The complication rate of intraventricular reservoirs is low (23). No complications related to the Ommaya capsule (e.g., infection, tube misalignment and clogging, intracranial hematoma or CSF fistula) were found in this case. After the intrathecal treatment, the patient presented with a mild headache, nausea and vomiting, which were thought to be related to the changes in the CSF volume and gastrointestinal reactions to pemetrexed.
In addition to local intensive therapy, systemic antitumor treatment is also indispensable for LM treatment. The third-generation TKI osimertinib has attracted wide attention because of its standout CNS permeability and reliable antitumor activity (24), and it is the preferred choice for patients with LM from EGFR-mutant NSCLC (2,25). The case reported here was diagnosed LM at the standard dose (80 mg/day) of osimertinib; however, 160 mg daily osimertinib further prolonged her survival. This effect is probably because the higher osimertinib dose leads to a higher local concentration in the CNS. As a consequence, when osimertinib does not effectively control EGFR-mutated LM, a therapeutic approach consisting of local therapy and higher osimertinib doses is worth considering.
In summary, intrathecal pemetrexed via an Ommaya reservoir had a positive effect on LM from NSCLC. Additional clinical cases and further prospective studies are needed to assess the safety, effectiveness and the ideal combination of treatments.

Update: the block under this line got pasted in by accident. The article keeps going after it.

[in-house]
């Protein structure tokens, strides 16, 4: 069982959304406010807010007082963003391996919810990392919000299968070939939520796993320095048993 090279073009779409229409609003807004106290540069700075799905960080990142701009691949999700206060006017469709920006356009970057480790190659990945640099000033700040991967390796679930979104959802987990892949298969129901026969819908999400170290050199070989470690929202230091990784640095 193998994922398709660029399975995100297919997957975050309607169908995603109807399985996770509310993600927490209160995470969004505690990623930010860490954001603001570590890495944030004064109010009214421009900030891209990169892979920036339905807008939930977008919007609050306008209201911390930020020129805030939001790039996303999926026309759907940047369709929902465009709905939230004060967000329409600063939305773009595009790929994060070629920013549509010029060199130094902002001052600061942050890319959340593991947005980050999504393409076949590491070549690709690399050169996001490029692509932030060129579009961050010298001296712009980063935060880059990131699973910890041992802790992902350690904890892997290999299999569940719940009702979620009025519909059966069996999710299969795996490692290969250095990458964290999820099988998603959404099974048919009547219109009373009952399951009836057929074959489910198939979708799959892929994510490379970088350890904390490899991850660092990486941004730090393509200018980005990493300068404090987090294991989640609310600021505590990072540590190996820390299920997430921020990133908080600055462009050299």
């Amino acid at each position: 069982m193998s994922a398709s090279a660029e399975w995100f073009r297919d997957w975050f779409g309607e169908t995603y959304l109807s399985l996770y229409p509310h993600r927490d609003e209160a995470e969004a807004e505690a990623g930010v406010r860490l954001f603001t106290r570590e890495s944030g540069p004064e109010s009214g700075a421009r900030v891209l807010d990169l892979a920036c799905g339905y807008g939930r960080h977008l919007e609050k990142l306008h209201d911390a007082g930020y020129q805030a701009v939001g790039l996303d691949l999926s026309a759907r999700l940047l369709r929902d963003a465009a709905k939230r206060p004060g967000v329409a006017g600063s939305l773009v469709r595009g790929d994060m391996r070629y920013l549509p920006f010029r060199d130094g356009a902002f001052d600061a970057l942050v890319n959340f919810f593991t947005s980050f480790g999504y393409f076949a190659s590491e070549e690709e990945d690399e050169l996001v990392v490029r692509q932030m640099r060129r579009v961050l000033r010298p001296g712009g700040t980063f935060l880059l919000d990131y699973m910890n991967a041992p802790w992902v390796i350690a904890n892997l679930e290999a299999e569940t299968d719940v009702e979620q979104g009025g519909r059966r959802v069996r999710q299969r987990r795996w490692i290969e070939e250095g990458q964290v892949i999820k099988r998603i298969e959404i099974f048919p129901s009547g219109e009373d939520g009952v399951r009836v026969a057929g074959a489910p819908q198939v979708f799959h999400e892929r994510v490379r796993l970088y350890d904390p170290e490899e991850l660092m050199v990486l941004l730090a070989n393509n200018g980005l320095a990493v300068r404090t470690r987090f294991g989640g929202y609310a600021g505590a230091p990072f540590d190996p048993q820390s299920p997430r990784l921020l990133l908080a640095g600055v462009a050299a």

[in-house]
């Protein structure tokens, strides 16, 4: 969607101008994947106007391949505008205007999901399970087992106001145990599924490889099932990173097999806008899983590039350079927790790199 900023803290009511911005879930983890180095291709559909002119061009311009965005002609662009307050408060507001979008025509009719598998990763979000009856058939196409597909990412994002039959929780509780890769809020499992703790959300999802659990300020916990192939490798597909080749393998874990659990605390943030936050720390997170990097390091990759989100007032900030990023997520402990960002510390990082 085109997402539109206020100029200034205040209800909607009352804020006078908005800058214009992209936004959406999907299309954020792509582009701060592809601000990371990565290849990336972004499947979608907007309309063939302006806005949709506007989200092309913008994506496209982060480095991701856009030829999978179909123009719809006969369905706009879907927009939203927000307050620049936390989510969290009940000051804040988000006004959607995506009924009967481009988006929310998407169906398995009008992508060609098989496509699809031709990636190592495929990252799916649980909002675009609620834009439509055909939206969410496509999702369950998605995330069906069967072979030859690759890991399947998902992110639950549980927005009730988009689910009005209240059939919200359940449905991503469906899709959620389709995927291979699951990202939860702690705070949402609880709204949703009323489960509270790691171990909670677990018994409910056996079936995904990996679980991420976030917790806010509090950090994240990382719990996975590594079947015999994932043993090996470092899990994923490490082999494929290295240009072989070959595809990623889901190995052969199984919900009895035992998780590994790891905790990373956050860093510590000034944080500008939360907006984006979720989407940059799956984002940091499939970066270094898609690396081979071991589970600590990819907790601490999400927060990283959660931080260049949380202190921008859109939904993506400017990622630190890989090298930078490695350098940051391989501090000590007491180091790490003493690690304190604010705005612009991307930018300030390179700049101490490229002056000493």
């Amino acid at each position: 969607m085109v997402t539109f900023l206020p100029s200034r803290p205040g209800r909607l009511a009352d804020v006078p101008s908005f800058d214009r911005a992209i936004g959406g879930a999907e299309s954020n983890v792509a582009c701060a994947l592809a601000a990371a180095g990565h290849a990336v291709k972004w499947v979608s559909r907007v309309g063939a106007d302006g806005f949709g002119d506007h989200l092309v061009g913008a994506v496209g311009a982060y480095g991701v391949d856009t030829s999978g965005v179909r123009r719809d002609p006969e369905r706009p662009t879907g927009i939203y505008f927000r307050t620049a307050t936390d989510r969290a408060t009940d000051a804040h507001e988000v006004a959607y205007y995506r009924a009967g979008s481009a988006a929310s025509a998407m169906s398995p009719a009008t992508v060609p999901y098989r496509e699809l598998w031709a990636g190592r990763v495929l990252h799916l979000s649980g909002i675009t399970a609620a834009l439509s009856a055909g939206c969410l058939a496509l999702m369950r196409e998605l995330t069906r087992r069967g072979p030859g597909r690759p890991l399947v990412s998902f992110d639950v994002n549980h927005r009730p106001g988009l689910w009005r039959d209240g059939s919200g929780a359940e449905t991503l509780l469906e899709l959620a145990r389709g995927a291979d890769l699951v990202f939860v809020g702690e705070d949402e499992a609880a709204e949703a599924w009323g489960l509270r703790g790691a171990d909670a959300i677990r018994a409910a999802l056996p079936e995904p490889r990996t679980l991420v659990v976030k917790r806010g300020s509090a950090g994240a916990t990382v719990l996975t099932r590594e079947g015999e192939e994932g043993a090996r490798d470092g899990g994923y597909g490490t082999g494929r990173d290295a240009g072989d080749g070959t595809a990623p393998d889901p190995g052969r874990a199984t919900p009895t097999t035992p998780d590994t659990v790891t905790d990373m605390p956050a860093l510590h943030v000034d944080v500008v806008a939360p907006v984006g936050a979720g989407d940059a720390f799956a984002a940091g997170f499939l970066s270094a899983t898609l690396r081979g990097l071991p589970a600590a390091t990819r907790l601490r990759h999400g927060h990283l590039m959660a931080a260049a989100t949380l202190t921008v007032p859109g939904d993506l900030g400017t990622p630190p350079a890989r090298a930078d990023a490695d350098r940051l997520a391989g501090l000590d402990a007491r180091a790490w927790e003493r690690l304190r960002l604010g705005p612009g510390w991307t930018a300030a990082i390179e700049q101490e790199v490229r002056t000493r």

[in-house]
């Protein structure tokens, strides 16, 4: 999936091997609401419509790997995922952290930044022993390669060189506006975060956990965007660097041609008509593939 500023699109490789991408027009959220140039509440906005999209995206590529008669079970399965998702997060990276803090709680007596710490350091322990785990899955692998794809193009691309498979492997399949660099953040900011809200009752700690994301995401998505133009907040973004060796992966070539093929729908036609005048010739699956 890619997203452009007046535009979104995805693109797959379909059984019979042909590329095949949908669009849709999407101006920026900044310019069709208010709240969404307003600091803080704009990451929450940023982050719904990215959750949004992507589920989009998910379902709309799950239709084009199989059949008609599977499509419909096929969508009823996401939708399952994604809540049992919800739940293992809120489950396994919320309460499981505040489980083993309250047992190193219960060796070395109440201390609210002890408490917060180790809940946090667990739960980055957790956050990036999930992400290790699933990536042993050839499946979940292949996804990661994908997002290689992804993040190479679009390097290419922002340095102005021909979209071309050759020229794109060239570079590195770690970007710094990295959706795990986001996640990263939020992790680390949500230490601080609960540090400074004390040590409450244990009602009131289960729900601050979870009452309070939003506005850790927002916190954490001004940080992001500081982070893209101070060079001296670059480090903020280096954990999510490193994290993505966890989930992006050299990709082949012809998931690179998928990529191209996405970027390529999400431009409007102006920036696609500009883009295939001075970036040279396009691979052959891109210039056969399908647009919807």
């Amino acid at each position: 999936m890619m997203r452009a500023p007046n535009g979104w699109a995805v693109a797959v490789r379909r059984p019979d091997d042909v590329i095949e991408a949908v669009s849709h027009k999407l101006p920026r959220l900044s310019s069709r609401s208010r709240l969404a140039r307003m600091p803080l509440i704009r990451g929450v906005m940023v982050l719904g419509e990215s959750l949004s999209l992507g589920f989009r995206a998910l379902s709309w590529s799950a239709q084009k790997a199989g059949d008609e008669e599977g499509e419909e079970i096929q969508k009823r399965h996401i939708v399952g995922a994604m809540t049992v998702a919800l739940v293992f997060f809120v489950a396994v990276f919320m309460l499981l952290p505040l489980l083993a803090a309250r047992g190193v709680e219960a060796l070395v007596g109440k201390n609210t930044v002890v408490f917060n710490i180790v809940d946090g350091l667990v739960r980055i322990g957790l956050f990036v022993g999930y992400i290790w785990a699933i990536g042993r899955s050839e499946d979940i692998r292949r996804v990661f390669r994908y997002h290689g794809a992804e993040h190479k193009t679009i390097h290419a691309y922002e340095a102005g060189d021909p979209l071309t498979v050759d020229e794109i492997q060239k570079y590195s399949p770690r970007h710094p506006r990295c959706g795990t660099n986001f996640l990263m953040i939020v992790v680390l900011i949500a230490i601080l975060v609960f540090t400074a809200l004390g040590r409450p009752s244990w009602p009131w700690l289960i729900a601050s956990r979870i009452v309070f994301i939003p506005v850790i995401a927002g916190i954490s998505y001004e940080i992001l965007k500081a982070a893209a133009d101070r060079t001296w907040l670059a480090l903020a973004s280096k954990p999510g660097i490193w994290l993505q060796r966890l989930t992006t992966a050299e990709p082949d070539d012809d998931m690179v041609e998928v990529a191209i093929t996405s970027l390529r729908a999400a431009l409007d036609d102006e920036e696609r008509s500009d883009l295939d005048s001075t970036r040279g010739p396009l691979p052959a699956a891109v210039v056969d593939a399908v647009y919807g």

Funding: This work was supported by funding from the Key Project of Nanjing Health Bureau (to ZY) (No. ZKX16031), the Healthcare Project of Nanjing Science and Technology Committee (to ZY) (No. 201715020), the Medical Key Science and Technology Development Project of Nanjing (to ZY) (No. ZKX18014), the Cadre Health Care Project of Jiangsu Province (to MH) (No. BJ18006) and the Cancer Research Funding of CSCO-Hausen (to ZY) (No. Y-HS2019-5).
Conflicts of Interest: All authors have completed the ICMJE uniform disclosure form (available at http://dx.doi.org/10.21037/apm-19-521). The authors have no conflicts of interest to declare.
Ethical Statement: The authors are accountable for all aspects of the work in ensuring that questions related to the accuracy or integrity of any part of the work are appropriately investigated and resolved. All procedures performed in studies involving human participants were in accordance with the Declaration of Helsinki (as revised in 2013). Written informed consent was obtained from the patient for publication of this manuscript and any accompanying images.
Open Access Statement: This is an Open Access article distributed in accordance with the Creative Commons Attribution-NonCommercial-NoDerivs 4.0 International License (CC BY-NC-ND 4.0), which permits the non-commercial replication and distribution of the article with the strict proviso that no changes or edits are made and the original work is properly cited (including links to both the formal publication through the relevant DOI and the license). See: https://creativecommons.org/licenses/by-nc-nd/4.0/.